Take steps in your home garden to ensure pathogen-free edibles
Gardening delivers produce that is tastier, cheaper and safer than store-bought, right? Well, not necessarily safer.
There's always the potential from contamination, whether you grow your own food or buy it at the market.
You know more about (food safety) and have more control over it with a home garden, but animals have more access to your yard than with specialty crops grown on farms,Not only wildlife, but pets.
Most food-borne illnesses are infections caused by bacteria, viruses and parasites, according to the Minnesota Department of Health.
There's also a danger from toxins or chemical contaminants.
Many food-borne pathogens also can be acquired through recreational or drinking water, through contact with animals or their environment, or through person-to-person spread.
E. coli and salmonella are the most frequently reported food-borne illnesses.
Symptoms include diarrhea and vomiting, abdominal cramps, fever and joint pain. Severity depends upon an individual's health, but children and the elderly comprise the highest risk groups, according to the federal Centers for Disease Control and Prevention.
Food safety specialists recommend guarding against contamination from field to fork. That means minimizing hazards in the garden and being careful when handling food in the kitchen.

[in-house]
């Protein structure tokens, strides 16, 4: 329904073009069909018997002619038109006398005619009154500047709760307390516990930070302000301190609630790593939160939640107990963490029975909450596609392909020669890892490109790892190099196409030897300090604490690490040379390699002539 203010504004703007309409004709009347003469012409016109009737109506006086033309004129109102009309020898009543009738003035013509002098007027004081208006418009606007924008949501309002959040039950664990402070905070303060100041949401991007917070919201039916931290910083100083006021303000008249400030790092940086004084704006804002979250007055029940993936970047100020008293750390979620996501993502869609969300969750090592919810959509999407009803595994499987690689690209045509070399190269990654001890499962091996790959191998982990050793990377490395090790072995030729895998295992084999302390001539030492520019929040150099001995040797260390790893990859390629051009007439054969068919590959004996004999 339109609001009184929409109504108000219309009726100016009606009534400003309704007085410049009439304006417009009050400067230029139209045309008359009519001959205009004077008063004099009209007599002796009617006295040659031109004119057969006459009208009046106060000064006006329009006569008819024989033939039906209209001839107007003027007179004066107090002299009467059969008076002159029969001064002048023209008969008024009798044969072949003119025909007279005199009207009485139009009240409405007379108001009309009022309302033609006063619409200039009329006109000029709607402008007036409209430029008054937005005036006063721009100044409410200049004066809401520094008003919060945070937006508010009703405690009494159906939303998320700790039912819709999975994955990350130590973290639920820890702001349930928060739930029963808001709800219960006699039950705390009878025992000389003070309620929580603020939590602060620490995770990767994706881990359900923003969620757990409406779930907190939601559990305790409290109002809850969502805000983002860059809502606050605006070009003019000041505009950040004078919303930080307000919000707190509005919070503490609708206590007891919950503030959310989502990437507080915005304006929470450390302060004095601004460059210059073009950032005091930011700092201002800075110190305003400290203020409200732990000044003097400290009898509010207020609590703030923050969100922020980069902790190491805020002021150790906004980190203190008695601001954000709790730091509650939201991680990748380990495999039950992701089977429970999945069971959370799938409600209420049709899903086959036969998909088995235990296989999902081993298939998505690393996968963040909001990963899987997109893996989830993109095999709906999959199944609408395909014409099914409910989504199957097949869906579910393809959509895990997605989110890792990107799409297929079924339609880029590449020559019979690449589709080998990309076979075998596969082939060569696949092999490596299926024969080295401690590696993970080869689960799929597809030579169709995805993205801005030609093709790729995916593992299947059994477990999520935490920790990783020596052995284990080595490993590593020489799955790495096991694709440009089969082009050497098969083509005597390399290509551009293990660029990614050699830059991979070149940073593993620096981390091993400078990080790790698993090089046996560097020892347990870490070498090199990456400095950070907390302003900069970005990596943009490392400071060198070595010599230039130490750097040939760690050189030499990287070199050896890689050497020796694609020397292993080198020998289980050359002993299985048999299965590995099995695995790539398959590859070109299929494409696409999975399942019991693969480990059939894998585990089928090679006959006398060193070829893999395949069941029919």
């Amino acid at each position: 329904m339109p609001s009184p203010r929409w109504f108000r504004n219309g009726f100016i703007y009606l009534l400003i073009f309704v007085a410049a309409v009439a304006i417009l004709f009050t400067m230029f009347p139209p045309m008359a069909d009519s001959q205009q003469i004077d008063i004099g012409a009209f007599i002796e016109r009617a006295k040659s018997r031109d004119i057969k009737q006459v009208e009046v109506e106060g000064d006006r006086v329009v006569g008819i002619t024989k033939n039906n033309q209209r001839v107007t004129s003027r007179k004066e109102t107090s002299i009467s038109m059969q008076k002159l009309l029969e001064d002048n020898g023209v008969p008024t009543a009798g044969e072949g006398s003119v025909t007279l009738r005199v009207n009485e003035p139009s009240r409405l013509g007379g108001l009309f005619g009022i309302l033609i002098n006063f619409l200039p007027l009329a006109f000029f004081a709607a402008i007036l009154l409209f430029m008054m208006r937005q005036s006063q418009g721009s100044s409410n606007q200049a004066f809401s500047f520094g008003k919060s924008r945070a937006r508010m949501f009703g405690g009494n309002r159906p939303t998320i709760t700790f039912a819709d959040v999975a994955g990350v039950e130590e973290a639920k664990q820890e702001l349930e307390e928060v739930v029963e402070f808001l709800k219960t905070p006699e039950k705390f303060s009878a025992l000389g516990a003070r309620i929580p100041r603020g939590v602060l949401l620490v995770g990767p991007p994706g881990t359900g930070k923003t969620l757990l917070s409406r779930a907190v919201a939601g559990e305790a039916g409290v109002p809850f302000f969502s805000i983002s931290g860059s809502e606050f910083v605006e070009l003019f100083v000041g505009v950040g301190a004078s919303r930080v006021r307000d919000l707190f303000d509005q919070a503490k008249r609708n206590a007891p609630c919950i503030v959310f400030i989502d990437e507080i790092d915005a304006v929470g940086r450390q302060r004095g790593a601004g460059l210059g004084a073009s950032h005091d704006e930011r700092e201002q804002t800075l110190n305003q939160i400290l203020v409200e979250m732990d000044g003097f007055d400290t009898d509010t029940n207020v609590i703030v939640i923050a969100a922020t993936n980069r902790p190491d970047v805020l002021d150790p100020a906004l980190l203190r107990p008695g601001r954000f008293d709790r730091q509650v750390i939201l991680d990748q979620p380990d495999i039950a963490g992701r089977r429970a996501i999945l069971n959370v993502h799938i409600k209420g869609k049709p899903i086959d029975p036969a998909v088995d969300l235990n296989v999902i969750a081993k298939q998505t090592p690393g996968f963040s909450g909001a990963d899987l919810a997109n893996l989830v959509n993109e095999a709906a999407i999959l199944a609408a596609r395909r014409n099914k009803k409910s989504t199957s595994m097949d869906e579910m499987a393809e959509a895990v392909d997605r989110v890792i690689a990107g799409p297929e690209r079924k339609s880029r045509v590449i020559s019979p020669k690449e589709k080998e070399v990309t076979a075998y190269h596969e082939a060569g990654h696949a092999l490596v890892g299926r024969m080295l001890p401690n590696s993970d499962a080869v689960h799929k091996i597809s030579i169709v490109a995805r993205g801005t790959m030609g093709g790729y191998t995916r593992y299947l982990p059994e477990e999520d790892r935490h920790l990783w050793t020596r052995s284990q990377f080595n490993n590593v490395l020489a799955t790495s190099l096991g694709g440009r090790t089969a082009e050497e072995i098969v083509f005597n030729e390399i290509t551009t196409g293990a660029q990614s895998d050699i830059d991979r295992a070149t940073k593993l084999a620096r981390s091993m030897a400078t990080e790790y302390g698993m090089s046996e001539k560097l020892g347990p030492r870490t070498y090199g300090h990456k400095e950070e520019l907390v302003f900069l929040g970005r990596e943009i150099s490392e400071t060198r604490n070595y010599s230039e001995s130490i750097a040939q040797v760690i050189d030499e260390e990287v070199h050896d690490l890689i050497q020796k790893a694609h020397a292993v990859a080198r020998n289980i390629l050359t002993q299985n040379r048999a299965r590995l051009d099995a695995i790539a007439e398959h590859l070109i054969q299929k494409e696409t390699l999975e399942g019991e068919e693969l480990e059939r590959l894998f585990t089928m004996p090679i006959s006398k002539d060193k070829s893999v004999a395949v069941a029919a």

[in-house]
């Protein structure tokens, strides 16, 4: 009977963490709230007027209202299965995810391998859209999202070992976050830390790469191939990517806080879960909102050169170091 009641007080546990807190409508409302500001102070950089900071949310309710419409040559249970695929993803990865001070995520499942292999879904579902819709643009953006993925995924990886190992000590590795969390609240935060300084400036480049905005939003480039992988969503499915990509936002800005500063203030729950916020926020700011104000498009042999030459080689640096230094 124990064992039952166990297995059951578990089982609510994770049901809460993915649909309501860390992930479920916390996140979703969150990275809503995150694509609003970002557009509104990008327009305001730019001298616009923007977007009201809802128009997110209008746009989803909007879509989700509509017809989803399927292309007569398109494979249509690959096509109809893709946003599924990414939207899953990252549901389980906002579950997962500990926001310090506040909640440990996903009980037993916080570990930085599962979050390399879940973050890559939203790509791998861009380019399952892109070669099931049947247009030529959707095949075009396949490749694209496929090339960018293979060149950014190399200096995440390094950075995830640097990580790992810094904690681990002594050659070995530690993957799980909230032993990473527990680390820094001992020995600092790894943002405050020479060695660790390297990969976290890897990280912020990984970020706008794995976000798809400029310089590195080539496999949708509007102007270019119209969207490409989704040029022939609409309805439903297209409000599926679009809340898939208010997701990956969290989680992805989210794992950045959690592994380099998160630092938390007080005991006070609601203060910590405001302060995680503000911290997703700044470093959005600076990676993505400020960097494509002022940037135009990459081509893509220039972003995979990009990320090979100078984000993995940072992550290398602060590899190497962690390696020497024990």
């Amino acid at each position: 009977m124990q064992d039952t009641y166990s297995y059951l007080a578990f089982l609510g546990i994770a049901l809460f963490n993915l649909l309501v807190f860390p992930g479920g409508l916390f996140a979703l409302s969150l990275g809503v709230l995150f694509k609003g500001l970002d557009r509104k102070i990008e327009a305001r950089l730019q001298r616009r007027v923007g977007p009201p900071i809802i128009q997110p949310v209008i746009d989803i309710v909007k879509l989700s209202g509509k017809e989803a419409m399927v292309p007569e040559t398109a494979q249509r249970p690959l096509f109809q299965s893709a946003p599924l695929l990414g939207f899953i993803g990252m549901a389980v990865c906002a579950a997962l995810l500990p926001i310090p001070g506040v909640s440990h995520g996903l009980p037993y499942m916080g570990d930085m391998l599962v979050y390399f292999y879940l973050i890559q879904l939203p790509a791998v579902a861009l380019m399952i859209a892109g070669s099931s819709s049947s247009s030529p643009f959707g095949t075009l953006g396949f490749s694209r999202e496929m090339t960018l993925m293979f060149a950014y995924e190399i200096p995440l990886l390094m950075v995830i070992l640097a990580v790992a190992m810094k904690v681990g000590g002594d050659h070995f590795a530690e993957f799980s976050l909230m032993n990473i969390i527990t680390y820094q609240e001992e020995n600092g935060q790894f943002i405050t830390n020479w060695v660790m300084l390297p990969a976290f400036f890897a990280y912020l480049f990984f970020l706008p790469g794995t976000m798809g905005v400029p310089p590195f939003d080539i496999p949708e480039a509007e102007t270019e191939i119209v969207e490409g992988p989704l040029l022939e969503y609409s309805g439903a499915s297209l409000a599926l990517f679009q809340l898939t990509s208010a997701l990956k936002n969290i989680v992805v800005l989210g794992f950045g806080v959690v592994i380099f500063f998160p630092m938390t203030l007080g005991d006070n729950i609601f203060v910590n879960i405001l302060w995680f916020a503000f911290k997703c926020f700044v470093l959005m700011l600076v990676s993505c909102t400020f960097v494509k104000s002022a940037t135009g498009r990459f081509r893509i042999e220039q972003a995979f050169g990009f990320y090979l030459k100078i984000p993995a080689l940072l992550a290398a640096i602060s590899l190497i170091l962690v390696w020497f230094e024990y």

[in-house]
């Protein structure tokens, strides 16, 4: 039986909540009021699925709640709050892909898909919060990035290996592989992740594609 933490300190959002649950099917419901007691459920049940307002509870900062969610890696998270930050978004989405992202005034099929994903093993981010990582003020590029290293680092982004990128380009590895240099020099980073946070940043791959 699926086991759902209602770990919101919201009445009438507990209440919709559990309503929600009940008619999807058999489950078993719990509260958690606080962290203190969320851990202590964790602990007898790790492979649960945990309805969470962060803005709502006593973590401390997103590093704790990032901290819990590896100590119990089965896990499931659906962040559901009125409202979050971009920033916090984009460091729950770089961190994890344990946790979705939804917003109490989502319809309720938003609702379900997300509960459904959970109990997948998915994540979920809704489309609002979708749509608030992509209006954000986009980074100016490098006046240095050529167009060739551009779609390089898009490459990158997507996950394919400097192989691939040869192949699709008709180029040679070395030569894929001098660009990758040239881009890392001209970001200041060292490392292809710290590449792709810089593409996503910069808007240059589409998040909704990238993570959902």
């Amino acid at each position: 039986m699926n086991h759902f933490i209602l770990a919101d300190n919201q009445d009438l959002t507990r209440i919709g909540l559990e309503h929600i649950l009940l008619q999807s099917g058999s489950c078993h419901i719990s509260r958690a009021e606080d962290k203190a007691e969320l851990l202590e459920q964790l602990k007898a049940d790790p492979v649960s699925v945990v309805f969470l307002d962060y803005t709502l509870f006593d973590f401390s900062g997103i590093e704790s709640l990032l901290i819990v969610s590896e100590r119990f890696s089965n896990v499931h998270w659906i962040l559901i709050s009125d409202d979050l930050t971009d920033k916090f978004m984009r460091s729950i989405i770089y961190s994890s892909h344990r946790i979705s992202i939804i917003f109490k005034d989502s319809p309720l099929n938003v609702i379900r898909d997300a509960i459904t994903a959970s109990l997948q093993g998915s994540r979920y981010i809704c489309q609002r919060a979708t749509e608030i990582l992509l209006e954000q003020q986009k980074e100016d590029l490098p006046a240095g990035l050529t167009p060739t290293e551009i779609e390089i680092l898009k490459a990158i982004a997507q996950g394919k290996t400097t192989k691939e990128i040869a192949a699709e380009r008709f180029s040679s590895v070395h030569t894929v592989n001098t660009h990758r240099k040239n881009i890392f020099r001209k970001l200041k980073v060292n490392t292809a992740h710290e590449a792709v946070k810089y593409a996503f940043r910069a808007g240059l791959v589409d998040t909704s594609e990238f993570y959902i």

• Choose the right garden location, especially in cities. Avoid areas near septic tanks or runoff and aerosols from contaminated irrigation systems.Septic tanks or reservoirs could be leaking.
• Use only potable water for your produce. Groundwater from wells (the deeper the better) is generally safer than water from streams or ponds. Drip systems are better than sprinklers for avoiding direct water contact with edibles like leafy greens growing above the soil.
• Manage manure and compost properly. Age it from two to four months so beneficial bacteria can kill out the harmful types. Mix compost frequently, and ensure that it reaches temperatures of 140 degrees or more for prolonged periods to reduce or eliminate E. coli contamination.
• Clean tools and yourself after gardening. Keep pets out of the garden, use a high-quality water source, ensure that people in the garden are not sick, and that there's no human waste on your hands or person.
• Wash all fruits and vegetables before eating them, especially if serving them raw.
Washing removes dirt, bacteria and residual pesticides. Cooking kills many pathogens, and promptly refrigerating leftovers will slow the growth of harmful bacteria.